Newswise — Planet-hunting telescopes have recently taken a huge leap in their ability to find “exoplanets,” or planets orbiting other stars. In just the past six months, astronomers have announced the discovery of more than 700 such worlds, bringing the total to more than 1,700. These discoveries include the first Earth-size planet found in what’s called the habitable zone of a star, where liquid water could exist; the oldest known planet that could support life; and the first rocky “mega-Earth,” a planet that’s much like Earth except that it’s 17 times more massive.
On July 9, 12:00-12:30 pm PDT, three exoplanet hunters discuss the recent uptick in known planets beyond our solar system, consider the next steps in the hunt for habitable worlds, and ponder the odds of finding evidence of life on another planet.
PROGRAM DETAILSWHEN: July 9 (Wednesday), 12:00 – 12:30 pm PDTWHERE: http://www.kavlifoundation.org/science-spotlights/spotlight-live-hunt-other-worlds-heats
HOW TO SUBMIT QUESTIONS: Questions can be submitted ahead of and during this webcast by email to [email protected] or use the hashtag #KavliLive on Google+ or Twitter. WEBMASTERS: An embed code is available. Submit request to: [email protected]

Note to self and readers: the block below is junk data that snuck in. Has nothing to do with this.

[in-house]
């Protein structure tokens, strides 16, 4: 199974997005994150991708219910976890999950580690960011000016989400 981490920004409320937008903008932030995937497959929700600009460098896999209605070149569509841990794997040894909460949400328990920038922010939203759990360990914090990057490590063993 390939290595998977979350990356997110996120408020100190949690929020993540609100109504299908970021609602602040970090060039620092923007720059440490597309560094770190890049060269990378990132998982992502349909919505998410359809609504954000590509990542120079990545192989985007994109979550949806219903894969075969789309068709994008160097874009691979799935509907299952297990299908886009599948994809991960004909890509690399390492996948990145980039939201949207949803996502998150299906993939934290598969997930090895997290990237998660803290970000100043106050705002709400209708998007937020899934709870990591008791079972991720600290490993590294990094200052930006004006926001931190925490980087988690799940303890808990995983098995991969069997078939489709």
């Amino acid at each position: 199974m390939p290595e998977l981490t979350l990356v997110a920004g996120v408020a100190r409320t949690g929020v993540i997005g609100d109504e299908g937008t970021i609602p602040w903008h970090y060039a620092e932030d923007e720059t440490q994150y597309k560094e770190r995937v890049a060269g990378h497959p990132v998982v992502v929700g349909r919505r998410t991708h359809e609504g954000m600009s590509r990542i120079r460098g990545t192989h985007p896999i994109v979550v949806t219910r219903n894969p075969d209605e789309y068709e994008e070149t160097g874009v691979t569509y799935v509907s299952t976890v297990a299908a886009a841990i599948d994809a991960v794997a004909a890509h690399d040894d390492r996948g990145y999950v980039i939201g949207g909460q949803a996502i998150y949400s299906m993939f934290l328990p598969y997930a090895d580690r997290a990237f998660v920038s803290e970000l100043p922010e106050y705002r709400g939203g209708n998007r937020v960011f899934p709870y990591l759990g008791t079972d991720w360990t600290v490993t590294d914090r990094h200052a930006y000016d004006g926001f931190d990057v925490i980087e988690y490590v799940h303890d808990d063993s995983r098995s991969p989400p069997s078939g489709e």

ABOUT THE PARTICIPANTSZACHORY BERTA-THOMPSON - Dr. Berta-Thompson is the Torres Fellow for Exoplanetary Research at the MIT Kavli Institute for Astrophysics and Space Research. He hunts for exoplanets as a member of the MEarth Project, a survey to find small planets orbiting the closest, smallest stars. BRUCE MACINTOSH - Dr. Macintosh is the principal investigator for the Gemini Planet Imager, which searches for planets from the Gemini South telescope. GPI recently snapped its first image, thereby producing the best-ever direct photo of a planet outside our solar system. Dr. Macintosh is also a Professor of Physics at Stanford University and a member of the Kavli Institute for Particle Astrophysics and Cosmology.
MARIE-EVE NAUD - Ms. Naud is the University of Montreal PhD student who led analysis that recently uncovered a previously unknown giant planet using infrared light. The planet, known as GU Pisces b, is one of the most unusual exoplanets found to-date, with a mass 10 times greater than Jupiter's and orbiting its star at 2,000 times the distance between Earth and our sun.